Wednesday, June 27, 2012

Thoughts on kids and camp

Roundtop peeking over the neighboring hill
Ah, another Tuesday, another day of adventure camp. For once the weather held no threat of anything—neither thunder nor heat nor anything nasty. In fact, the weather was perfect—clear and cool. The kids had a good session, too. One group caught the mother of all crayfish. Really, the thing was like a small lobster. And it was finally caught in a net, after what seemed like hours of kids screaming directions and advice to the kid who was holding the net. When it was finally landed, they all cheered. I know the kids are having fun. I just hope that translates into spending more time in the outdoors.

My general impression of the kids is that they don’t have nearly as much knowledge of the outdoors as the kids I worked with even four or five years ago. By the time I was their ages, I had caught countless crayfish, knew the names of lots of birds, knew what poison ivy looked like and didn’t scream every time I saw an insect. These kids can’t tell a robin from a goose, don’t know enough to look in puddles for frogs or interesting animal tracks and don’t even try to be quiet when they are walking through the woods. With the kids I see, very basic knowledge of the outdoors is missing. What’s perhaps even scarier is that these are the kids who are interested enough to come to an adventure camp in the first place. What the kids are like who don’t want to come to adventure camp, I can’t even guess. And remember, these aren’t kids who’ve spent their lives in a city for the most part either. They are kids from small and medium-sized towns and the suburbs.

What I’m afraid that will eventually translate into are large numbers of adults with very limited or very shallow knowledge of the natural world. In the future, as we face ever more extreme weather, and our ever-growing population forces ever more choices about sharing the earth with its other inhabitants, I’m afraid the choices that will be made won’t be the best ones. Those kids don’t know it yet but their future, and those of their own children, will hinge on making the best choices humans can make, and to do that they need to know and understand a whole lot more about how the world works. I sure wish I could do more to help that happen.


Pablo said...

Good post. You're right about everything.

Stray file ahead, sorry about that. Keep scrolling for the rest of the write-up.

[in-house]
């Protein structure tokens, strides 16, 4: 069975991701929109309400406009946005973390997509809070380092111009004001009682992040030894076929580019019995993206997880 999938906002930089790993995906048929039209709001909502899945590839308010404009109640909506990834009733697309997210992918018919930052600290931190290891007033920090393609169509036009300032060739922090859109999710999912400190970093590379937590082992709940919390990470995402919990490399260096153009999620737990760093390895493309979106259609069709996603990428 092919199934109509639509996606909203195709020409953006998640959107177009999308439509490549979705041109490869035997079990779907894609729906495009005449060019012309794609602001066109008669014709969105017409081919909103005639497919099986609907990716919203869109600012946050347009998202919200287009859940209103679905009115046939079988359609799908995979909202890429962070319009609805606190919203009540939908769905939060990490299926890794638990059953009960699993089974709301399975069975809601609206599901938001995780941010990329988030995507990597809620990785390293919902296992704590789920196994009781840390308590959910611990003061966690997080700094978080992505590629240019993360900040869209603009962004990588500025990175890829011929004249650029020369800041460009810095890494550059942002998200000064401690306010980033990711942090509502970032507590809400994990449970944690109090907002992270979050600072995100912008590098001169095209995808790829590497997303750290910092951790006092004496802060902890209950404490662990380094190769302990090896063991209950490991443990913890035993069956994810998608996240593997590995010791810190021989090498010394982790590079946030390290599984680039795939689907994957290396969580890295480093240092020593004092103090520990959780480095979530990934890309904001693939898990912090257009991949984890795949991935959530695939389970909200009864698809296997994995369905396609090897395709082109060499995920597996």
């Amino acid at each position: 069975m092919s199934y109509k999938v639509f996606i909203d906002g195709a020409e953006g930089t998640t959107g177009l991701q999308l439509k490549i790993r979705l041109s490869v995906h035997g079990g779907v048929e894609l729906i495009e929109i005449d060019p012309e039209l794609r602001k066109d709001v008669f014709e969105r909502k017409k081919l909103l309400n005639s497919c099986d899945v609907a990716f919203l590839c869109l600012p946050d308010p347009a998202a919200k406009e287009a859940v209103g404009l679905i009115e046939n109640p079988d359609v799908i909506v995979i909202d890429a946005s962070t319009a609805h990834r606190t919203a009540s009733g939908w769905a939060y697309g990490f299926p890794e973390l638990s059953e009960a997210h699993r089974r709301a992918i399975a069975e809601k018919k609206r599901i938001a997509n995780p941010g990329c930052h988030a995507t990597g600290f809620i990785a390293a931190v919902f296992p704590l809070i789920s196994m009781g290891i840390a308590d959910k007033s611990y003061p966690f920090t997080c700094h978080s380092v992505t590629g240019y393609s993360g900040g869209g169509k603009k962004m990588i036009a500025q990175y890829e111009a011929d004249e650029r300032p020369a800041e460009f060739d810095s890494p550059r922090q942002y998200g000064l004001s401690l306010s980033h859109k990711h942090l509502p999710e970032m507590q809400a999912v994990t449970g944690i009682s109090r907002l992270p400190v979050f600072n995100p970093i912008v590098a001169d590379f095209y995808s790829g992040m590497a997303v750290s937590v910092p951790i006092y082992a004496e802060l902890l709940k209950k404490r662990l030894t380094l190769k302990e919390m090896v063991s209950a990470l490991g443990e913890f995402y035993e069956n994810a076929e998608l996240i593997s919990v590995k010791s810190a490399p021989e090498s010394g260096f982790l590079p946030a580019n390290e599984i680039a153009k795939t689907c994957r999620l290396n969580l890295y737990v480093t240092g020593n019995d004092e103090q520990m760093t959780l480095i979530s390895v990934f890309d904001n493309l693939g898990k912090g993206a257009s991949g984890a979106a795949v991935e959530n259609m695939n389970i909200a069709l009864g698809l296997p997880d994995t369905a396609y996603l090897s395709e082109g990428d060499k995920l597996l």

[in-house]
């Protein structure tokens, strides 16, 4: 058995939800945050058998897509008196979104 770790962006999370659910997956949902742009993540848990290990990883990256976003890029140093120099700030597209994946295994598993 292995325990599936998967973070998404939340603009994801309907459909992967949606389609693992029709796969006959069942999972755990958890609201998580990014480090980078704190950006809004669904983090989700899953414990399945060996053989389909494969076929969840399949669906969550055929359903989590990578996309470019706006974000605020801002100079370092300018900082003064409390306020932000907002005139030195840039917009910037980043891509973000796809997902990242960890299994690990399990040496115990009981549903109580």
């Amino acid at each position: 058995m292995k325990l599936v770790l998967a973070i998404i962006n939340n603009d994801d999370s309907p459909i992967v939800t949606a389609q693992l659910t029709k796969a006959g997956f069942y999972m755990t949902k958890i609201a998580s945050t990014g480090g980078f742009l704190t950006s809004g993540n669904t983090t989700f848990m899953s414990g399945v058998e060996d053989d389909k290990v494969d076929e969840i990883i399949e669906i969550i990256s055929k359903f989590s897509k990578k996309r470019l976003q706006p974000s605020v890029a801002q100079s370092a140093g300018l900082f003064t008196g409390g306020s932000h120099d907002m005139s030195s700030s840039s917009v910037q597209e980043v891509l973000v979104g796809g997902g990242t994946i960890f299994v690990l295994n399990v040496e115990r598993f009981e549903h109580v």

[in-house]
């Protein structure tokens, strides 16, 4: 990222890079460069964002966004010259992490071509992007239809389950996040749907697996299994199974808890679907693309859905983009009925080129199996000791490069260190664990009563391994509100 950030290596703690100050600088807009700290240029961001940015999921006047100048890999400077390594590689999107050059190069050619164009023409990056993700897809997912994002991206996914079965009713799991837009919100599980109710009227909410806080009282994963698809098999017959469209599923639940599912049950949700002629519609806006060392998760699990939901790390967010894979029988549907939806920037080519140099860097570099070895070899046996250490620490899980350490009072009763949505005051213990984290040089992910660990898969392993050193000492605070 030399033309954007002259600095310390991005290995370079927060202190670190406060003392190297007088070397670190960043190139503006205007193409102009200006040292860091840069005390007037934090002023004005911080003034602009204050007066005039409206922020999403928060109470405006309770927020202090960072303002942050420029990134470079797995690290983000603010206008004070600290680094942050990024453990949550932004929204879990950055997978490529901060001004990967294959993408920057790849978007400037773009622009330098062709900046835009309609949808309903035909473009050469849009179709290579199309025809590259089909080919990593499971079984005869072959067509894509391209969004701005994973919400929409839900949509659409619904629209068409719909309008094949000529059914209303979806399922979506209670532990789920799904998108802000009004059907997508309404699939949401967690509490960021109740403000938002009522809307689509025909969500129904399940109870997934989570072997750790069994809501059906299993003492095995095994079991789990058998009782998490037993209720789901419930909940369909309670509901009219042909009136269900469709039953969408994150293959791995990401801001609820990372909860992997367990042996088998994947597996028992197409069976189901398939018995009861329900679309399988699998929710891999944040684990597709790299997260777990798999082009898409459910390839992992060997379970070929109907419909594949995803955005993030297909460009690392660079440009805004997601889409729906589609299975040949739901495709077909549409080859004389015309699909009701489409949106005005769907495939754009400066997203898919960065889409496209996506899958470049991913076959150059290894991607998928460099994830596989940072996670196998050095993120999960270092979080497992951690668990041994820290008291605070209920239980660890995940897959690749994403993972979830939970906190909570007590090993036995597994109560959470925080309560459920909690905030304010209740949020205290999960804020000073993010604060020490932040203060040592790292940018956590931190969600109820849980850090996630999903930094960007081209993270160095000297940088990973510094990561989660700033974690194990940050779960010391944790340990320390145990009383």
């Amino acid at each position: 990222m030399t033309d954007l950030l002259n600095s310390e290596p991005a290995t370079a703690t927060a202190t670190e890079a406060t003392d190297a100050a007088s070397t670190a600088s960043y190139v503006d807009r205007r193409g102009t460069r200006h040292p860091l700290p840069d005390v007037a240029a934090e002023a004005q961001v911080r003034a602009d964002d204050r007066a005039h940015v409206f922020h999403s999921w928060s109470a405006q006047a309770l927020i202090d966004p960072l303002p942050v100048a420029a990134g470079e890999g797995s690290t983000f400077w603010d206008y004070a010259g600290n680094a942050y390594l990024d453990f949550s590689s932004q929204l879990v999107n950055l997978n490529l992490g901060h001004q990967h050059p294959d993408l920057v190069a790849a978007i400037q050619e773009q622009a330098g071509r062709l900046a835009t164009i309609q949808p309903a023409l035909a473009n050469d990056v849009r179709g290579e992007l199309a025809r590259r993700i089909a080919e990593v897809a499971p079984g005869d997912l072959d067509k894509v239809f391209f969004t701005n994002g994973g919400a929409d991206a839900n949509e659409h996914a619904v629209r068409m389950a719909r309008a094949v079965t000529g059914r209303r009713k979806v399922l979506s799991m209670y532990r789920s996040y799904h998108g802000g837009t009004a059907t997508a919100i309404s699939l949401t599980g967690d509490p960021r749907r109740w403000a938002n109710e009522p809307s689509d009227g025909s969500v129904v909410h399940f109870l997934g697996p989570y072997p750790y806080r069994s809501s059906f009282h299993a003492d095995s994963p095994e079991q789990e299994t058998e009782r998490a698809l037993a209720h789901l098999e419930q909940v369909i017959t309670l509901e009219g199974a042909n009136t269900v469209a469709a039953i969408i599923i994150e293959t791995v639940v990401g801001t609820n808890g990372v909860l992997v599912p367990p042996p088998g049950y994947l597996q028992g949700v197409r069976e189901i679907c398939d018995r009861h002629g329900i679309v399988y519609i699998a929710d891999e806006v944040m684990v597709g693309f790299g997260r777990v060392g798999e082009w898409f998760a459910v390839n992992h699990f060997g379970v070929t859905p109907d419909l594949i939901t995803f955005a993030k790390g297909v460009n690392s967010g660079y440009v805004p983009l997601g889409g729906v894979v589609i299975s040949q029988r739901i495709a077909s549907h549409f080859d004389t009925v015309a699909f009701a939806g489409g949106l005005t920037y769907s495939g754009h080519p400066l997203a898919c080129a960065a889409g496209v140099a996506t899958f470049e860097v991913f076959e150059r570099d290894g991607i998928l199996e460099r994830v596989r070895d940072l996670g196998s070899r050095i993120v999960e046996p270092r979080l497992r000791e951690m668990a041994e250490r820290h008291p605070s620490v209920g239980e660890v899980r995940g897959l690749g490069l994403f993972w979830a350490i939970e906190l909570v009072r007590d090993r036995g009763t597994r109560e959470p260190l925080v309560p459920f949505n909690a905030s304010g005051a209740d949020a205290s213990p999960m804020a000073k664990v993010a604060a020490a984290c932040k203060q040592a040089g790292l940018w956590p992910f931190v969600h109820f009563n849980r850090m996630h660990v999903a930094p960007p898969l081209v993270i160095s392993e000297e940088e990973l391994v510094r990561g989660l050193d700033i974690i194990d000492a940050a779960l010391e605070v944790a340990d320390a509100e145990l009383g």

Cathy said...

The future is a little scary with these kids. Some of them are just plain nasty. But some of that is coming from the parents

You only try and hope for teh best. It's not only nature skills they are lacking.

Try to come up with craft for ages 3-5 is very hard sometimes. For some kids, the library is the only place they can color a picture.

That's sad too

Scott said...

I've noticed the same things when I give programs, too, Carolyn. Most kids just can't seem to keep quiet (maybe it's biologically impossible), even if you remind them frequently that that's the only way they might see something interesting.

Then again, sometimes there's that one kid in a group who knows astonishingly more than I do about a natural history subject in which she or he is particularly interested. That child always makes me feel very hopeful.

I grew up in a suburb of Cleveland, Ohio, in the late 50's and early 60's. Our neighborhood was new and building out, but there were still pockets of nature accessible to a kid on a bike, and I took full advantage of them. I begged my father to take me to one of the large regional parks as often as I dared (and he usually assented to my entreaties--to his everlasting credit). I remember saying to my Dad once, "I can't wait until I can drive; then I can come out [to the park] as often as I like." My Dad replied, "Scott, you'll never come out here when you can drive!" I proved him wrong--I became a biologist and still went out to the park as frequently as I could get the time.